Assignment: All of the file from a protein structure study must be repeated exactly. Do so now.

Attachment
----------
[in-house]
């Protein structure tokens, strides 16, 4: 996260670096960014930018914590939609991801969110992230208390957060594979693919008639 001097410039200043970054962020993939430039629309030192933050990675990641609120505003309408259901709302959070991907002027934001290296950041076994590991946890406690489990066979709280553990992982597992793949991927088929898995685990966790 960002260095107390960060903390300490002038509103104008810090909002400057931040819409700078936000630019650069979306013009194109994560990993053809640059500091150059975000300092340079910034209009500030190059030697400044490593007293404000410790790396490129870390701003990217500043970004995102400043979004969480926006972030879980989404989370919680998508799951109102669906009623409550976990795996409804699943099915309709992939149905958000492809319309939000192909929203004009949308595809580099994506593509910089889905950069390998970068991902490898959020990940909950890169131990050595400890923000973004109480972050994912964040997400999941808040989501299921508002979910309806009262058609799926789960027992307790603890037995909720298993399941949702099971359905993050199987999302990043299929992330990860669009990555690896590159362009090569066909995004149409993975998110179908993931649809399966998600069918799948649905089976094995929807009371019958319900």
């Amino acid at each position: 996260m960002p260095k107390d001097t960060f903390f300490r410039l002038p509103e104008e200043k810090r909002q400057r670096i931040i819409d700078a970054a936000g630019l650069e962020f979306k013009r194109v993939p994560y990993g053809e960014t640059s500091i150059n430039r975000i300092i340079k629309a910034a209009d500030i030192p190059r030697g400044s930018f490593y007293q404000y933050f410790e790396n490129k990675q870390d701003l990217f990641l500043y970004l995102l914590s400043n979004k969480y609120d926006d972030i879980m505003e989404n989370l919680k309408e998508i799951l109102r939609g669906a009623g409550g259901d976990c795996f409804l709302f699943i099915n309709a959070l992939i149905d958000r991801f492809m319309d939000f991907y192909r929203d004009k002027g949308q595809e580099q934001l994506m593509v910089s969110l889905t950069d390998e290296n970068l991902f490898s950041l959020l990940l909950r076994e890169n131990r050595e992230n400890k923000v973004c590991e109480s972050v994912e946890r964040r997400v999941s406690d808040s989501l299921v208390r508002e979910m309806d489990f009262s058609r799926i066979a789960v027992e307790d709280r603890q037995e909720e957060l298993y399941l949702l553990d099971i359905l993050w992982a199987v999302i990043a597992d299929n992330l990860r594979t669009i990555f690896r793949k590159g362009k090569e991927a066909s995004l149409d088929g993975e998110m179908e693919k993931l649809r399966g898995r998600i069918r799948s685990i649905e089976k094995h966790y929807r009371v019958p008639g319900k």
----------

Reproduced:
[in-house]
């Protein structure tokens, strides 16, 4: 996260670096960014930018914590939609991801969110992230208390957060594979693919008639 001097410039200043970054962020993939430039629309030192933050990675990641609120505003309408259901709302959070991907002027934001290296950041076994590991946890406690489990066979709280553990992982597992793949991927088929898995685990966790 960002260095107390960060903390300490002038509103104008810090909002400057931040819409700078936000630019650069979306013009194109994560990993053809640059500091150059975000300092340079910034209009500030190059030697400044490593007293404000410790790396490129870390701003990217500043970004995102400043979004969480926006972030879980989404989370919680998508799951109102669906009623409550976990795996409804699943099915309709992939149905958000492809319309939000192909929203004009949308595809580099994506593509910089889905950069390998970068991902490898959020990940909950890169131990050595400890923000973004109480972050994912964040997400999941808040989501299921508002979910309806009262058609799926789960027992307790603890037995909720298993399941949702099971359905993050199987999302990043299929992330990860669009990555690896590159362009090569066909995004149409993975998110179908993931649809399966998600069918799948649905089976094995929807009371019958319900």
């Amino acid at each position: 996260m960002p260095k107390d001097t960060f903390f300490r410039l002038p509103e104008e200043k810090r909002q400057r670096i931040i819409d700078a970054a936000g630019l650069e962020f979306k013009r194109v993939p994560y990993g053809e960014t640059s500091i150059n430039r975000i300092i340079k629309a910034a209009d500030i030192p190059r030697g400044s930018f490593y007293q404000y933050f410790e790396n490129k990675q870390d701003l990217f990641l500043y970004l995102l914590s400043n979004k969480y609120d926006d972030i879980m505003e989404n989370l919680k309408e998508i799951l109102r939609g669906a009623g409550g259901d976990c795996f409804l709302f699943i099915n309709a959070l992939i149905d958000r991801f492809m319309d939000f991907y192909r929203d004009k002027g949308q595809e580099q934001l994506m593509v910089s969110l889905t950069d390998e290296n970068l991902f490898s950041l959020l990940l909950r076994e890169n131990r050595e992230n400890k923000v973004c590991e109480s972050v994912e946890r964040r997400v999941s406690d808040s989501l299921v208390r508002e979910m309806d489990f009262s058609r799926i066979a789960v027992e307790d709280r603890q037995e909720e957060l298993y399941l949702l553990d099971i359905l993050w992982a199987v999302i990043a597992d299929n992330l990860r594979t669009i990555f690896r793949k590159g362009k090569e991927a066909s995004l149409d088929g993975e998110m179908e693919k993931l649809r399966g898995r998600i069918r799948s685990i649905e089976k094995h966790y929807r009371v019958p008639g319900k």